Space

April 7, 2014

Orion avionics system ready for first test flight

Lockheed Martin engineers testing the Orion crew module avionics system.

Testing of the Orion spacecraft’s avionics system has concluded at the Lockheed Martin Operations & Checkout facility at Kennedy Space Center in Florida.

After powering on and sending commands to more than 20 different critical systems installed on the spacecraft’s crew module, NASA and Lockheed Martin engineers have verified the avionics for Exploration Flight Test-1 (EFT-1) are ready to support a successful flight and re-entry of the spacecraft.

Following the initial power on of the Vehicle Main Computer in October, engineers have since methodically installed additional harnessing, wiring and electronics onto the crew module—completing the avionics system that serves as the eyes, ears and brains of the spacecraft. During these tests, engineers one-by-one activated and sent commands to the pyrotechnics, batteries, thermal control, cameras, guidance and navigation, propulsion, and environmental control life support systems, all while evaluating signal quality, on-board system responses, and data production.

“Each and every one of these systems is critical to mission success and they must perform flawlessly to ensure the safety of future crews,” said Cleon Lacefield, Lockheed Martin Orion program manager. “Now that we’ve finished functional testing, the team will conduct performance testing and turn on all the systems at once, simulating the spacecraft’s operations during EFT-1.”

During Orion’s test flight, the uncrewed spacecraft will launch on the Delta IV Heavy and will travel 3,600 miles beyond low Earth orbit. That same day, Orion will return to Earth at a speed of approximately 20,000 mph for a splashdown in the Pacific Ocean. EFT-1 will provide engineers with critical data about Orion’s heat shield, flight systems, and capabilities to validate designs of the spacecraft before it begins carrying humans to new destinations in deep space.




All of this week's top headlines to your email every Friday.


 
 

 
Image courtesy of NASA Ames/JPL-Caltech/T Pyle

NASA’s Kepler reborn, makes first exoplanet find of new mission

Image courtesy of NASA Ames/JPL-Caltech/T Pyle The artistic concept shows NASA’s planet-hunting Kepler spacecraft operating in a new mission profile called K2. Using publicly available data, astronomers have confirmed K2&...
 
 
NASA illustration

NASA, planetary scientists find meteoritic evidence of Mars water reservoir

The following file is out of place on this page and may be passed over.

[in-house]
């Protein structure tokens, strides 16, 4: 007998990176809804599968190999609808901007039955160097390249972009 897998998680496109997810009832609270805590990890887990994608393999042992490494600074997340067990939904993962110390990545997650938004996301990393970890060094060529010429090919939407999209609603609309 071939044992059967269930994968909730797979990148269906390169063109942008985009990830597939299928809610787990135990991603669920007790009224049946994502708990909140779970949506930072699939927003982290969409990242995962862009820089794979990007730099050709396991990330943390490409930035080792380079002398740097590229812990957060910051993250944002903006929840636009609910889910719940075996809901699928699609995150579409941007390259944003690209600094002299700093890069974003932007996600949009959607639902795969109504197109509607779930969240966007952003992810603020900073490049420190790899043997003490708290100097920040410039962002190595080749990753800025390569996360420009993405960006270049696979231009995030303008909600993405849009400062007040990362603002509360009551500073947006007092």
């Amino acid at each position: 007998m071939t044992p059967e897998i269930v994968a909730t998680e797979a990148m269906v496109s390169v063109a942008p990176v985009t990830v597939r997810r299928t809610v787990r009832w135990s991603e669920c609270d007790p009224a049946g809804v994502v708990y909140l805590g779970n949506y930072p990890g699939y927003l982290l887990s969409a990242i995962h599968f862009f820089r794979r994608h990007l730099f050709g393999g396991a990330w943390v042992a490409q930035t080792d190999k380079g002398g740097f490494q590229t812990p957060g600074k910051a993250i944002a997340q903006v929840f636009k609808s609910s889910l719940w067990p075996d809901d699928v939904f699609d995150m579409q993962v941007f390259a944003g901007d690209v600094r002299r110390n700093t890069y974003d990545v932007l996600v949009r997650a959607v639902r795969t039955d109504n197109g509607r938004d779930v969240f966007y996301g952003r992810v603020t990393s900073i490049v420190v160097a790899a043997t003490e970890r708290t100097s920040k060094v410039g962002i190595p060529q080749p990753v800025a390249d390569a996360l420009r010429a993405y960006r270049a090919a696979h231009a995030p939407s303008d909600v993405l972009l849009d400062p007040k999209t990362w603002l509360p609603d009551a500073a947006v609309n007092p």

This illustration depicts Martian water reservoirs. Recent research provides evidence for the existence of a third reservoir that is intermediate in isotopic composition between the Red Planetís mantle and its current atmosphe...
 
 
Lockheed Martin photograph

Lockheed Martin-built MUOS-3 satellite encapsulated in launch vehicle fairing

Lockheed Martin photograph The U.S. Navy’s Mobile User Objective System-3 satellite (above) is encapsulated in its payload fairings for a scheduled Jan. 20, 2015 launch aboard a United Launch Alliance Atlas V rocket. MUOS ope...
 

 
NASA photograph

NASA’s Orion arrives back at Kennedy

NASA photograph NASA’s Orion spacecraft returned to the agency’s Kennedy Space Center in Florida Dec. 18, 2014. The spacecraft flew to an altitude of 3,600 miles in space during a Dec. 5 flight test designed to stre...
 
 

NASA launches new Micro-g NExT for undergraduates

NASA is offering undergraduate students an opportunity to participate in a new microgravity activity called Micro-g Neutral Buoyancy Experiment Design Teams. The deadline for proposals is Jan. 28, 2015. Micro-g NExT challenges students to work in teams to design and build prototypes of spacewalking tools to be used by astronauts for spacewalk training in the...
 
 
launch1

Storm fails to quench liftoff of secret reconnaissance satellite

The fiery launch of an Atlas V (541), among the most powerful of the venerable Atlas family, briefly dispelled the gloom over Californiaís Central Coast on the evening of Dec. 12. A team of personnel from United Launch Allianc...
 




0 Comments


Be the first to comment!


Leave a Reply

Your email address will not be published. Required fields are marked *

You may use these HTML tags and attributes: <a href="" title=""> <abbr title=""> <acronym title=""> <b> <blockquote cite=""> <cite> <code> <del datetime=""> <em> <i> <q cite=""> <strike> <strong>